Gladys Lawrence Hunter passed away peacefully at age 100 at the Masonic Home & Hospital in Wallingford on January 7, 2016. Gladys was born in Northville, Michigan, on August 7, 1915 to the late Frank E. Lawrence and Mary Amelia Kay, who moved to Wethersfield the following year. Gladys attended local schools, and graduated from Wethersfield High School in 1933, and went to work for an insurance company in Hartford. She married Robert W. Hunter on April 10, 1939 and over the years they lived in West Hartford, Hartford, and Bloomfield. Bob owned and operated the Hunter Press, a family business, until he and Gladys retired to a home on Lake Pocotopaug in East Hampton. In 1986 they moved to the Masonic community, where they were among the first residents of the Ashlar Village independent-living community there. Gladys was predeceased by her parents, her husband, and her nine siblings: Marion, Ernest, Albert, Ruth, Lillian, Frank, Margaret, James, and Edwin Lawrence. (Their father, Frank Lawrence, was featured on the front page of the Hartford Times on Father's Day 1939 as that newspaper's Typical Hartford Father of the year.) Gladys is survived by many nieces and nephews to whom she became a mother figure, and by many grand-nieces and grand-nephews who valued her advice and advocacy. In addition to being a model matriarch, Gladys was active as a volunteer in a range of organizations through which she contributed to community and civic life in a way that has only recently begun to be recognized as an unpaid career path of great value to our society. She was a life member of The Hartford Women's Club (of which she was president in 1961-62) and of the Order of the Eastern Star (having joined the Rainbow Girls as a teenager). She was Chair in 1963 of the J. J. McCook Memorial Hospital Women's Auxiliary and for many years ran their shop selling donated items to raise funds. She was a seventy-year member of Beta Sigma Phi, and for eighty-seven years a member of Central Baptist Church in Hartford. At Ashlar Village, Gladys volunteered in a variety of ways. In August 2010, a large party of family and friends gathered at Ashlar Village to celebrate Gladys' 95th birthday. Family members joined her five months ago to celebrate her 100th birthday in her room in the assisted-living wing of the Masonic complex, into which she had only recently moved. Gladys broke her hip late last year, and her health declined quickly thereafter. A private interment will be held in early spring, with arrangements made through BEECHER & BENNETT, 2300 Whitney Ave, Hamden. Memorial donations may be sent to Masonic Home & Hospital, 22 Masonic Ave, Wallingford, CT 06492.

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  1. I am the great nephew of Gladys L. Hunter. I had the great privilege of visiting her on her 93rd birthday at the Masonic Home in Wallingford, CT. I drove there from my home in Rock Hill, SC. Aunt Gladys shared her life story and I have the complete history of her family beginning with my great-grandfather Frank Edwin Lawrence – he was born in the Midlands of England in 1872 and lived to be 101 himself. His wife, Mary Amelia Kay, was born in Scotland approximately 1875 and lived to be 69 years old. The couple had nine children, of which Gladys was the youngest. The oldest child, Marion Estelle, was my grandmother.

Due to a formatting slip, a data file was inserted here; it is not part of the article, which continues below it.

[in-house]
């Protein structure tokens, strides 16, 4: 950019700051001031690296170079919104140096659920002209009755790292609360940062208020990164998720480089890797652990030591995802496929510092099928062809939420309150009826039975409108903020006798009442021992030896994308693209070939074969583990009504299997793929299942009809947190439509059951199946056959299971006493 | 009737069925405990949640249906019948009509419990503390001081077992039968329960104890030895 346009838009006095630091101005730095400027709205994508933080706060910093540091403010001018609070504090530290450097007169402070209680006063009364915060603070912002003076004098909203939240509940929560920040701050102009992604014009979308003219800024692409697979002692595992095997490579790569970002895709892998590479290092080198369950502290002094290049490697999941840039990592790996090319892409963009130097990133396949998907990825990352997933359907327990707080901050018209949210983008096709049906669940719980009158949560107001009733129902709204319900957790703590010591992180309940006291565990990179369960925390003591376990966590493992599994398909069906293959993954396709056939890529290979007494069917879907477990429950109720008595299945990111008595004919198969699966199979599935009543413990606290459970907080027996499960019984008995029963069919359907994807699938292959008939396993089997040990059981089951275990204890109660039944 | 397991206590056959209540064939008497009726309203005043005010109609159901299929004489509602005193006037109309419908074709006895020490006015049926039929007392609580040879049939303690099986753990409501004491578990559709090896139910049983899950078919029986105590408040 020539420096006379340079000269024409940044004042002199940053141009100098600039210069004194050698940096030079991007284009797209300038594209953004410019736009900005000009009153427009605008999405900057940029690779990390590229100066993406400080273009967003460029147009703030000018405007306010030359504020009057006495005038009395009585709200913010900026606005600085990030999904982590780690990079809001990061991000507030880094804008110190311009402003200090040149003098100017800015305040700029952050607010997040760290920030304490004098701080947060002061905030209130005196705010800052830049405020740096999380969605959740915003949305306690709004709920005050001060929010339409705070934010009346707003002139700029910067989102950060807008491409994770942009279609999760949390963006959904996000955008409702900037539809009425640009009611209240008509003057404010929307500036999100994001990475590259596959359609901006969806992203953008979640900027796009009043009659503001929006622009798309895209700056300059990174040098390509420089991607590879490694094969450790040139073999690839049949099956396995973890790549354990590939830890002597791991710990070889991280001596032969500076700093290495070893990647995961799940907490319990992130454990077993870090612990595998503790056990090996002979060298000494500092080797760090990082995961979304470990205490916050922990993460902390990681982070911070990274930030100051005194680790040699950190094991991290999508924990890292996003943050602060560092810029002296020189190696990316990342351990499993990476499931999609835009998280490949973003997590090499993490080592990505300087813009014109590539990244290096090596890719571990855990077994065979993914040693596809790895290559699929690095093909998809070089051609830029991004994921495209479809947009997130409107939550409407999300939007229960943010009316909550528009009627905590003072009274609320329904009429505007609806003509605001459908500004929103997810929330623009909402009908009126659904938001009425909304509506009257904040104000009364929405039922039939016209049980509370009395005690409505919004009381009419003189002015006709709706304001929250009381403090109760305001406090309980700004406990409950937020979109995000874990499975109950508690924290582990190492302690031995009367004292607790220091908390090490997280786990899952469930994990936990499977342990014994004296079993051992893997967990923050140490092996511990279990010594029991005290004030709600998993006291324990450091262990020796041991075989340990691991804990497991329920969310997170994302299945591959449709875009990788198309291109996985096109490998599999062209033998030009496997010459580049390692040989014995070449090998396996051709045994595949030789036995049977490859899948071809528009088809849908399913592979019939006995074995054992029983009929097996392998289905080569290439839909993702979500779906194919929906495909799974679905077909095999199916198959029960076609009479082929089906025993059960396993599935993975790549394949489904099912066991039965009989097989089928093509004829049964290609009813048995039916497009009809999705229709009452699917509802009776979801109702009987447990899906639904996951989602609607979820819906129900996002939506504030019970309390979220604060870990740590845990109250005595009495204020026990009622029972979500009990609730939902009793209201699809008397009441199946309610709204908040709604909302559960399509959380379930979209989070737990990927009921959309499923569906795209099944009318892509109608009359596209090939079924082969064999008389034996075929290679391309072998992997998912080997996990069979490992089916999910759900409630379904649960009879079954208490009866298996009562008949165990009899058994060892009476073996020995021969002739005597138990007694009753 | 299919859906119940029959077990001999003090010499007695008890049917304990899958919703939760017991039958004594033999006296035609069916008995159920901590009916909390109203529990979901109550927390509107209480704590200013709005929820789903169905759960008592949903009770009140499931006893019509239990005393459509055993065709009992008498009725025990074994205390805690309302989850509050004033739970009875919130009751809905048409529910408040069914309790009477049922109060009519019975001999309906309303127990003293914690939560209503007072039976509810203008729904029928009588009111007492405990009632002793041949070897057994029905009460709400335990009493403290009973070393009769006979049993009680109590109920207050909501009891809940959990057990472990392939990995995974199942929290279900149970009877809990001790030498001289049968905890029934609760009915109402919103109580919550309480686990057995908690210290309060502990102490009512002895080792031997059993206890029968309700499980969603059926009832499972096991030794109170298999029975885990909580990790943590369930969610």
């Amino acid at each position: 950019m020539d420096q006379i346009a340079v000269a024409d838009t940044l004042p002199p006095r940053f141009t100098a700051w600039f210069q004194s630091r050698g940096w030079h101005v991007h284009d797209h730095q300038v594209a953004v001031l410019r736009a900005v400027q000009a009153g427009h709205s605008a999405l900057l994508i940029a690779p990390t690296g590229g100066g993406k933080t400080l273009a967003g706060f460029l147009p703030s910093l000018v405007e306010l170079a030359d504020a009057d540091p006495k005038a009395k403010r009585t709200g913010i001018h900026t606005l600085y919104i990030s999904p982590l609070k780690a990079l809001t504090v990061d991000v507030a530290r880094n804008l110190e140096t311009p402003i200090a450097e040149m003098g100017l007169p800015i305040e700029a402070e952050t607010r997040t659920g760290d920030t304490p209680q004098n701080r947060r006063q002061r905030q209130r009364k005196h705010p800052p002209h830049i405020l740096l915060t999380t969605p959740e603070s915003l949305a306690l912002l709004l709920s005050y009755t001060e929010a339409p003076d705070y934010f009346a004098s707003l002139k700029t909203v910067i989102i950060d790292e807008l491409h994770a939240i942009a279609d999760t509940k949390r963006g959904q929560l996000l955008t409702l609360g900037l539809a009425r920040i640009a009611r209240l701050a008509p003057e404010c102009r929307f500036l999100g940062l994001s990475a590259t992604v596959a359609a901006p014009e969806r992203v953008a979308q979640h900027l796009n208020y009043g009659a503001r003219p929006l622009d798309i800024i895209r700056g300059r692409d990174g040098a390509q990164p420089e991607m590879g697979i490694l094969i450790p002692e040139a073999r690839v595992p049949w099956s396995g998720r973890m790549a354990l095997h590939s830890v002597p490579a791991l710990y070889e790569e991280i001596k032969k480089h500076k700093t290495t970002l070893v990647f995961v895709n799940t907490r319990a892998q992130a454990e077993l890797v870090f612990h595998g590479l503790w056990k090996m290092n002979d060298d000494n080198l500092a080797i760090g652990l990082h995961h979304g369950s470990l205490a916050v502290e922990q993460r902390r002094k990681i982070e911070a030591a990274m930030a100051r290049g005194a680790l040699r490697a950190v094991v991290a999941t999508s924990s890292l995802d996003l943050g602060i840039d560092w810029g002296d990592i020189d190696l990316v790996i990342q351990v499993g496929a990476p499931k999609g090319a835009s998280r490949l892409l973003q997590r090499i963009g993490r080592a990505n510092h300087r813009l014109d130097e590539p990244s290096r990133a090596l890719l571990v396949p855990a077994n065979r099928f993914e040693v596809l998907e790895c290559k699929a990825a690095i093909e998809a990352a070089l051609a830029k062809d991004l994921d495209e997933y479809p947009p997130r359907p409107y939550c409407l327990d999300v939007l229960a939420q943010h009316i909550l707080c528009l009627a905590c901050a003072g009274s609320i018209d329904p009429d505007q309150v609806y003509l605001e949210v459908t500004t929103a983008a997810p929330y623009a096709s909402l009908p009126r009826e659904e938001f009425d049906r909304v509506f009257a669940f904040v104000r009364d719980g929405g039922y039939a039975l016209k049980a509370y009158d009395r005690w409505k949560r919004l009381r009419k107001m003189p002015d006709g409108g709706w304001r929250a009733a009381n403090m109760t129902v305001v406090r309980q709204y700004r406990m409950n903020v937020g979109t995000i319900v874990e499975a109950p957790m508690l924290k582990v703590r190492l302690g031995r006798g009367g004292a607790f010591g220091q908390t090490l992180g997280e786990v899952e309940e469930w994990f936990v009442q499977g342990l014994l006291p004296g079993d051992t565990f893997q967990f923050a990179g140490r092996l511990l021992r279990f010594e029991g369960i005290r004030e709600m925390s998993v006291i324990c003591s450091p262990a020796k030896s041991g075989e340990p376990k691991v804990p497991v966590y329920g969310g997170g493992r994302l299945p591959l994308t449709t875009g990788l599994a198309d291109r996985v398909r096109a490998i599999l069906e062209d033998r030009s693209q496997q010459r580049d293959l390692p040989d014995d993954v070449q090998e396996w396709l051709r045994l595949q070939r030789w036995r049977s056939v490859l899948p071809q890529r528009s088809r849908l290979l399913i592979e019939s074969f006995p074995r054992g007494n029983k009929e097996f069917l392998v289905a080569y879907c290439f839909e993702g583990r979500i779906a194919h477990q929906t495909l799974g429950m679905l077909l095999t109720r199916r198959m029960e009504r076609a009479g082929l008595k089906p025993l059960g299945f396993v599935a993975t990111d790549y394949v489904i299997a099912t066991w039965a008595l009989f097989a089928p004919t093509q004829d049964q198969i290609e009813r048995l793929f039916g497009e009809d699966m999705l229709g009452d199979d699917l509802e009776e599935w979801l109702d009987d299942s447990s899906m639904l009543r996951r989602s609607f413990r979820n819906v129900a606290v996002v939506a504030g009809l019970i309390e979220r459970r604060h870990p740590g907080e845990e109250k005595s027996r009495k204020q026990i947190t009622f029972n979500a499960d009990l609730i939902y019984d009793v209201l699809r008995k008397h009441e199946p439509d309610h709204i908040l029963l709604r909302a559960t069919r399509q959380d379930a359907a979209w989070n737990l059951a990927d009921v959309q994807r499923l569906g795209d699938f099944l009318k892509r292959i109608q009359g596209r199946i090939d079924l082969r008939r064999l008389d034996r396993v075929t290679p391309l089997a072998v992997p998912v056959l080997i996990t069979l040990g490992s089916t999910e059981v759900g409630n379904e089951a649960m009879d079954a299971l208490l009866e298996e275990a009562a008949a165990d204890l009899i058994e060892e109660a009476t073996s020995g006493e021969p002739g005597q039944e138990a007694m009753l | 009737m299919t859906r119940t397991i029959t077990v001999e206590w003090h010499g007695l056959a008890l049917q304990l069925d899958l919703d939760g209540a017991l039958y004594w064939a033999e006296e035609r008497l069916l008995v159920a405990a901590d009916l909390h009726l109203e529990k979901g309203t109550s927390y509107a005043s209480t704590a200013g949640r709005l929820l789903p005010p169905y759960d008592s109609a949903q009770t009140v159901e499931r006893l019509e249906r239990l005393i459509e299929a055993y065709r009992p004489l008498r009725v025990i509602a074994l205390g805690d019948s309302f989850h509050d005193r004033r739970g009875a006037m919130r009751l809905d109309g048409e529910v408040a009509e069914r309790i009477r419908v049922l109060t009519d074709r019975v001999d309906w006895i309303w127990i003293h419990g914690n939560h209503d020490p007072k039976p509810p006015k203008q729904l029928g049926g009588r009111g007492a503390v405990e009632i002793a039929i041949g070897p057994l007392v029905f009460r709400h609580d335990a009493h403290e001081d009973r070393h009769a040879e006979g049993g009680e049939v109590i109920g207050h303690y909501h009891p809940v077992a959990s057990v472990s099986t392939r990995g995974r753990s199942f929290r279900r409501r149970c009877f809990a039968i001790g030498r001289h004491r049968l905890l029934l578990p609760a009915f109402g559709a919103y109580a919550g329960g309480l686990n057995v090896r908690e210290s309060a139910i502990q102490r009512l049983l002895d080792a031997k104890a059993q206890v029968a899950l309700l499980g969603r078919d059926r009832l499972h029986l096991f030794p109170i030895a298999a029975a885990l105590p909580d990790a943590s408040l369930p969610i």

Gladys was the wife of Robert L. Hunter, who was president of a privately owned printing company in Hartford, CT. I visited the Hunters in 1966 as a teenager with my family on our standard family two week long vacation, at their cottage on Lake Pocotopaug. I remember how much fun I had catching bluegills off the dock on the lake! I would bait the hook using meat from clams that I dove in and brought up from the bottom of the lake. That lake had the biggest bluegills I ever saw in my life. Gladys and my father, Frank Turner, would start mixing the afternoon cocktails around 4 PM and we would feast on bluegills, shrimp with cocktail sauce, corn on the cob, etc. every night.

    Gladys was a great singer in her youth. I was too young to remember that, but I heard the stories how she would sing along to my dad’s piano playing and my grandfather’s guitar and banjo playing. Gladys was also the spitting image of my grandmother, Marion, who was my very best friend in life – sharing equal space with my dad Frank and my mother Marjorie (MacGregor); my sisters Denise and Merni; my Aunt Nancy (Macgregor); and James Karshner, who is the brother I kept asking for – but I did not recognize him for many years since he’s not actually a member of the family, but he is still my best friend to this day.

    Let me tell you – that was a .hoot. seeing Gladys on her 93rd birthday. She did it up first class by taking me first to a little .happy hour. followed by the best dinner I think I had in the last 10 years. She was so happy to have me there, that I felt so deeply honored – it was better than any sea cruise, and a whale of a lot of fun.

    I will miss you, Aunt Gladys, and my prayer is that I will see you eternally in Heaven, every single day along with all of the people I have loved in life. Sincerely, Greg Turner

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